- Trader vs. Investor – The two major market participants are traders, who are focused on short term price speculation,and investors, who are focused on long-term fundamental analysis.
- Investing Strategy – Develop a long-term investment strategy and Understand the concept of price and value.
- Idea Generation – Different techniques used to uncover undervalued stocks.
- Analysis – A structured approach to analyzing a stock.
Where to begin?
I started investing when I was 18. Armed with a $1,000 dollar E-Trade account and the pride of a recently minted high school graduate, I was ready to kick some ass. Although I barely knew anything about investing, I decided to pull the trigger on a company called Kodiak Oil & Gas after people were pumping it up on an online investing forum. My first trade netted me a 600% gain. That’ll get your heart pumping. I thought I was going to be the next Warren Buffet. Unfortunately for me, luck has its limits, and it was only a matter of time before Mr. Market humbled me. My next trade in a penny stock wiped out that 600% return and then some. Looking back, it was a good learning experience. Every investor has a few battle scars – that’s how you learn. More importantly, I was more motivated than ever to learn how to invest so I wouldn’t get wiped out again.
I love the challenge that comes with investing. You’re competing against some of the smartest people on the planet as you’re trying to figure out where the best opportunities are to deploy capital. It’s not easy. If you want to stand a chance then you need to have a solid understanding of what makes a stock, or any other investment, look attractive. That’s why I created this guide to help you become a little stock investing guru. Like most things in life, to be successful you have to put in the work. I can’t promise you’ll be a millionaire in a day, but if you follow this investing guide you’ll be able to achieve solid returns over the course of time.
This investing guide is broken down into easy to follow steps. The first part in this series is a high level conceptual overview of how to approach investing, how to generate investment ideas, and an introduction to the investment framework. Part two will dive deeper into the actual analysis of a stock as I will walk you through a real life example of a stock I purchased. I hope you enjoy.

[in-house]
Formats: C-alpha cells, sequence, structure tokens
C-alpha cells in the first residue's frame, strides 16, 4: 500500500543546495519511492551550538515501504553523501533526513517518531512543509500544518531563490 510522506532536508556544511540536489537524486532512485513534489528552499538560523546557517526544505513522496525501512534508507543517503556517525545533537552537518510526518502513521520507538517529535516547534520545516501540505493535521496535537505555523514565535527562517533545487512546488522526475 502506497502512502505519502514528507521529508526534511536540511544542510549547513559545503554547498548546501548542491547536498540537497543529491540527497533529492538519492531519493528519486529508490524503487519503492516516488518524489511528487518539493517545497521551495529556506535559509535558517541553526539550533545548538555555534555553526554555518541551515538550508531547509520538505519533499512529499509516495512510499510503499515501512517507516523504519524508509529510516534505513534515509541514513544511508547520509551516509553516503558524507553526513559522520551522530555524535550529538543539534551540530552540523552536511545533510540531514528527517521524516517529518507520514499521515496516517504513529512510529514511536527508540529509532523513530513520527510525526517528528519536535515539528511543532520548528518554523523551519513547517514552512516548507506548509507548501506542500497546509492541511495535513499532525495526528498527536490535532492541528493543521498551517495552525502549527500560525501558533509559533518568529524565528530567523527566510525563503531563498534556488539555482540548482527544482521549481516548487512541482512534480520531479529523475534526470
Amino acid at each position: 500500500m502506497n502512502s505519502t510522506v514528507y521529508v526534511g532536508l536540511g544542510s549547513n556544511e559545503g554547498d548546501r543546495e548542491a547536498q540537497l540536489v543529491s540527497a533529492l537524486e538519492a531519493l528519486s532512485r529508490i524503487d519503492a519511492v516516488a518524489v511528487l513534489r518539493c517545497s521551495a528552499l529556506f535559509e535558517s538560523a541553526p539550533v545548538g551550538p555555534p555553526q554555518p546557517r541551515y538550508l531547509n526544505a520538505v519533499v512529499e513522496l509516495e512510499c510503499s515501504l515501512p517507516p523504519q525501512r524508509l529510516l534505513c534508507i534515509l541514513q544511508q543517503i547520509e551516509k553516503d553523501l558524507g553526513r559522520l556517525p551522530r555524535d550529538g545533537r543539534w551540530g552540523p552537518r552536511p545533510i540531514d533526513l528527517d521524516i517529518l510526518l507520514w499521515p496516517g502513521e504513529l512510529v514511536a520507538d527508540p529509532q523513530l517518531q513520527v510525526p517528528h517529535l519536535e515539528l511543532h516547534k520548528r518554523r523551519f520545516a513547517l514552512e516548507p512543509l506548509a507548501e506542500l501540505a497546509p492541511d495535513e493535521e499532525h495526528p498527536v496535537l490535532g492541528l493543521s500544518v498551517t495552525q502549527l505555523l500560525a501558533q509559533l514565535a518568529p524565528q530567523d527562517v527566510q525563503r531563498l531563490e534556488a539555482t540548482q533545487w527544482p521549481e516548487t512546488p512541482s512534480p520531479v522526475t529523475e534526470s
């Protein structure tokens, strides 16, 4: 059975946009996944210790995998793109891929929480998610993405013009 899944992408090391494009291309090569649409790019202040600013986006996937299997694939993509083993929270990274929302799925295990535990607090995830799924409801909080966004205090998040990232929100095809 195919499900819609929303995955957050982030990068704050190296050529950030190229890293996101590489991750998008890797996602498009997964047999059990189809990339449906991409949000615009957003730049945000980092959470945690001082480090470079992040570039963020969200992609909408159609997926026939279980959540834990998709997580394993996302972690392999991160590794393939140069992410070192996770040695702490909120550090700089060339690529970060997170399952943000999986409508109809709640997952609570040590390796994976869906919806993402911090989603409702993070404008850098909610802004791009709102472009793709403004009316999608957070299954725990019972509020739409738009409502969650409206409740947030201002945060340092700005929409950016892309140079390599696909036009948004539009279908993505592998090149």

First we need to start with the basics. To keep it simple, the investing world is divided into traders and investors. Traders are focused on the short-term and typically buy and sell stocks throughout the day. Traders will analyze stock charts, use fancy software to spot trends, and look for short-term market events that could drive a stock higher. As a trader, you are speculating on the future price. Investors are focused on the long-term and use fundamental analysis, which means analyzing financial statements to understand what’s “under the hood” of a company. Investors will hold a stock for years, collecting dividends while also benefiting from any increase in share price.
I focus on long-term fundamental analysis. Investing and building your wealth with a long-term focus will keep you out of trouble. You will also be able to generate much more consistent and stable profits, and rely less on luck. People tend forget that when you buy a stock you are buying a piece of a real business. If you approach investing as if you’re a business owner, you’ll think more logically and improve your results. There will always be an allure to getting rich tomorrow by trading penny stocks, but if it was that easy, we’d all be rich.
There are a ton of investing strategies out there, most of which are just garbage. After reading The Intelligent Investor, I was immediately hooked on an old-school strategy called value investing. This is the same strategy Warren Buffet uses (the author was Buffet’s professor at Columbia University). Value investing is the idea of buying a $1 bill off of somebody for $0.75. Its pretty ingenious. You make money by capitalizing on the arbitrage between the price of an asset and the value of an asset. The whole point of investing is to buy low and sell high, but ironically most people end up doing the exact opposite! I recommend reading this book as its easy to follow and will put you into the right investing mindset.